Leadership Council for Human Rights

~ Feet in the mud, head in the sky ~

Wednesday, October 10, 2007

Turkey planning operation in Iraq’s Kurdish region

The gray smoke was visible from Iraqi Kurdish hillsides Tuesday, the result, local farmers said, of artillery shells that hit close to the border with Turkey, the Associated Press reported.

“Although Ankara has not confirmed any shelling of Iraqi territory, the Turkish military has said it was carrying out an operation to track down Kurdish rebels after a deadly attack that killed 13 Turkish soldiers Sunday in a clash in the country’s southeast Turkish province of Sirnak,” the article says.

Ali al-Dabagh, the Iraqi government spokesman said that the violence in Sirnak and the killings of the Turkish soldiers was of “great concern” to Iraq. According to the article: “He extended condolences to the victims’ families and solidarity with the Turkish people, but stressed that regional cooperation is key to confronting all terrorist groups.”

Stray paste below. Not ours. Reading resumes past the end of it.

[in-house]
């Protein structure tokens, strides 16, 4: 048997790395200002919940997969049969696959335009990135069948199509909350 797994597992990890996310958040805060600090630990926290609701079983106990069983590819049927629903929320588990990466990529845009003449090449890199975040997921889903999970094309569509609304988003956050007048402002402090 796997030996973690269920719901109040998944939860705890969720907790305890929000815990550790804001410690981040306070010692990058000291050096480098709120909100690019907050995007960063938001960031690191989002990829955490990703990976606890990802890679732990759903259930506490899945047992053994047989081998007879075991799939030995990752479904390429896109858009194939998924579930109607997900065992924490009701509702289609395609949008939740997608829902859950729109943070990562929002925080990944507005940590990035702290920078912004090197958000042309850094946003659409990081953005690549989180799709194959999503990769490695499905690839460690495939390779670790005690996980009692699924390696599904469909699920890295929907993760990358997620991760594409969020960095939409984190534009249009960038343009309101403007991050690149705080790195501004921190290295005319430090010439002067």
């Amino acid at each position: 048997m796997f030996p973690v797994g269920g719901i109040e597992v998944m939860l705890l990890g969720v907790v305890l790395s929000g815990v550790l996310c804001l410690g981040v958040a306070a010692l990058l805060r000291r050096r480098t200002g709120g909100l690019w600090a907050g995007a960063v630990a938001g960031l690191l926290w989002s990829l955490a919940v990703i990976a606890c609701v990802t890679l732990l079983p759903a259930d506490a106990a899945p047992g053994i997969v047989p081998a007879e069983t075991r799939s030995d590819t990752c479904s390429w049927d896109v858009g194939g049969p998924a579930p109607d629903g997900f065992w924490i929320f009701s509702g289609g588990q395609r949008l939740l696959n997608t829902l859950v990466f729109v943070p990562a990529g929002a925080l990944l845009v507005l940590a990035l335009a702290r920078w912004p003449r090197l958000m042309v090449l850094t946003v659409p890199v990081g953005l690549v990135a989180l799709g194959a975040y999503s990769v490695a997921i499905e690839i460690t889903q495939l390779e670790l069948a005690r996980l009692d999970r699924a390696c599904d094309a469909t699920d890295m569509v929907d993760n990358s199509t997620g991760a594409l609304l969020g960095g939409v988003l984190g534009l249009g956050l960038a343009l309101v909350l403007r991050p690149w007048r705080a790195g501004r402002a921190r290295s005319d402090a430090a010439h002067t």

A September counterterrorism agreement signed by Iraq and Turkey prohibits Turkey from sending troops to Iraq’s north. Preserving that agreement, al-Dabagh said, is the way to maintain the security and sovereignty of both countries.

According to article, Ankara announced late Tuesday after a meeting between Prime Minister Recep Tayyip Erdogan and top Turkish officials that instructions have been given to prepare for a possible cross-border military operation into Iraq to chase separatist Kurdish rebels – who are part of the Kurdistan Workers’ Party, or PKK.

According to the article: “The U.S. is opposed to a military move by Turkey. The U.S., along with the European Union, has branded the PKK a terrorist organization. Its members have fought Turkish government forces since 1984, seeking autonomy for Turkey’s ethnic Kurds. The fighting has claimed tens of thousands of lives.”

For the full article, click here.

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